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News

Kathryn Bryce: 'Hopefully it's a good reset for Cricket Scotland'

Scotland Women's captain hopes T20 World Cup coup can "be a big kick-starter for cricket" in her country

Valkerie Baynes
Valkerie Baynes
08-May-2024
The silence told the story… not so much that it was there but where it was coming from.
Kathryn Bryce, Scotland's captain, had just removed dangerous Ireland openers Amy Hunter and Gaby Lewis within the first five balls of the match and, by the time the favourites were five wickets down for just 25 runs at the start of the seventh over, Bryce had claimed four of them.
It was a collapse from which Ireland would never fully recover and, needing just 111 to secure a first appearance for Scotland Women at any World Cup, opener Megan McColl and Bryce mowed down most of the target between them, the latter bringing up victory with a four - and making history.
"There was probably a bit of silence almost and they can be quite vocal from the sidelines," Bryce tells ESPNcricinfo's Powerplay podcast in which she recalls the impact of taking those early Ireland wickets. "But we had a huge amount of support as well. When you get a couple of early wickets in a really important match like that, it can stun a team a little bit.
"The way that Megan started off the second innings was absolutely incredible, so when I went out there to bat, it was literally just trying to finish off the game and I was just saying, 'don't think about what's coming, don't think about it, just score the runs'. So when we got those winning runs at the end, it was just, I think the relief and just hard to switch off from that emotion of trying to ignore what was coming and realising what we'd actually achieved."
Most observers saw Scotland's victory in the T20 Women's World Cup Qualifier semi-final as an upset with Ireland expected to join Sri Lanka in claiming the two qualifying berths for the tournament in Bangladesh in October. But not Bryce, the Player of the Series who ended up missing the final - won by Sri Lanka - with a minor niggle.
Scotland had beaten Ireland in their most recent T20I to draw a two-match series in Desert Springs, Spain, in October and won the first of three ODIs between the teams immediately before that.
"We were fifth in the rankings," Bryce says. "The way that we've played over the last year or so, we've managed to beat Ireland a couple of times and they've beaten us as well so we knew it was going to be a really close-fought game, but we had the ability to really compete with them."
Bryce points out that it is testament to the growth of the women's game that the points tables in both qualifying groups were tightly contested at the top. UAE pushed Sri Lanka in the other semi-final before losing by just 15 runs and Vanuatu shocked Zimbabwe on the opening day of the tournament despite being ranked 18 places lower and having to crowdfund their own playing kit and equipment in the lead-up.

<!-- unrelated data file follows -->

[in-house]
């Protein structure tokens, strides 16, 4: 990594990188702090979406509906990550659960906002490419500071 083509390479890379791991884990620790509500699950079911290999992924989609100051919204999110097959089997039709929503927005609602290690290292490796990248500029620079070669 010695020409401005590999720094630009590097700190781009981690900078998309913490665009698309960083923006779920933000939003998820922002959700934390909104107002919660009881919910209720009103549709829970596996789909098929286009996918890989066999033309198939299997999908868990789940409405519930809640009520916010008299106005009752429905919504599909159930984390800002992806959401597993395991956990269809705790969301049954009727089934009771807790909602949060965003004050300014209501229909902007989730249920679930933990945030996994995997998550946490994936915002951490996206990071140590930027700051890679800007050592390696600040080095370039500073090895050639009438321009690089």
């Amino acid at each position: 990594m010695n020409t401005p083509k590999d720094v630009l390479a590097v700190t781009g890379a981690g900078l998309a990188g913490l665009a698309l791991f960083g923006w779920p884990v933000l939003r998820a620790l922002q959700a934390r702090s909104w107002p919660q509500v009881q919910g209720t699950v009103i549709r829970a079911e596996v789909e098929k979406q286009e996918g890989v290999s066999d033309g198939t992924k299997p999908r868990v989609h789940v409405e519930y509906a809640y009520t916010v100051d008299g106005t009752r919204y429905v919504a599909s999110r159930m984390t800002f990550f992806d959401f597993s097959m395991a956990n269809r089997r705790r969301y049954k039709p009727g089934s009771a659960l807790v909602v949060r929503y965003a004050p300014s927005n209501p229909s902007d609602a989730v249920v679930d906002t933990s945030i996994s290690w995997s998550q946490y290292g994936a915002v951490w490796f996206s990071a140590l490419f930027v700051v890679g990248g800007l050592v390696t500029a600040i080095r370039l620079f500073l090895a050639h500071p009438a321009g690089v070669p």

Scotland's achievements are also significant in the context of a sport that was largely broken a year ago, facing financial difficulty and reeling from a report in July 2022 which found Cricket Scotland to be institutionally racist. It was only in March of this year that another report found a "high degree of prejudice towards female staff and players" within the organisation.
When it comes to efforts around making the game more inclusive, the adage about needing to see it to be it often arises. Now that they are about to step onto the world stage for the first time, this Scotland team have a chance to live that out.
"A lot of people say it's the access for people to be able to watch the game and see their teams out there playing," Bryce says. "So I think for the girls in Scotland be able to watch a World Cup, which is the most televised event for the women's game, and actually see a team from Scotland there and performing, and seeing people from where they're from competing in that competition, is going to be really important.
"It's starting to become more popular in schools and getting out to a lot more state schools as well, which is really important. I think that growth is really there and there's a big push as well to make women's clubs more accessible and enjoyable, for people to want to go to and then also stay when they get there.
"Hopefully it's a good sort of reset for Cricket Scotland, to build and be able to rebuild a lot of those branches. I think for the women's team to be there and leading the way on that, showing and developing, that'll be a big kick-starter for cricket in the country."
Bryce also hopes her team's World Cup appearance attracts complete newcomers to cricket, which she says still relies heavily on players having a family connection to the sport.
That was the case for Bryce and younger sister Sarah, Scotland's wicketkeeper who was batting at the other end as Kathryn struck the winning runs against Ireland. But while their father played the game, and their mother had grown up supporting Lancashire while living in England's Lake District, there were other role models who had a big influence.
The girls started playing in school and in their grandmother's garden, trying to emulate their namesakes, retired England bowler Katherine Sciver-Brunt and wicketkeeper Sarah Taylor, using a snow-pea vine trellis as the stumps.
Right there in the backyard, they could see it… now they get to be it.

Valkerie Baynes is a general editor, women's cricket, at ESPNcricinfo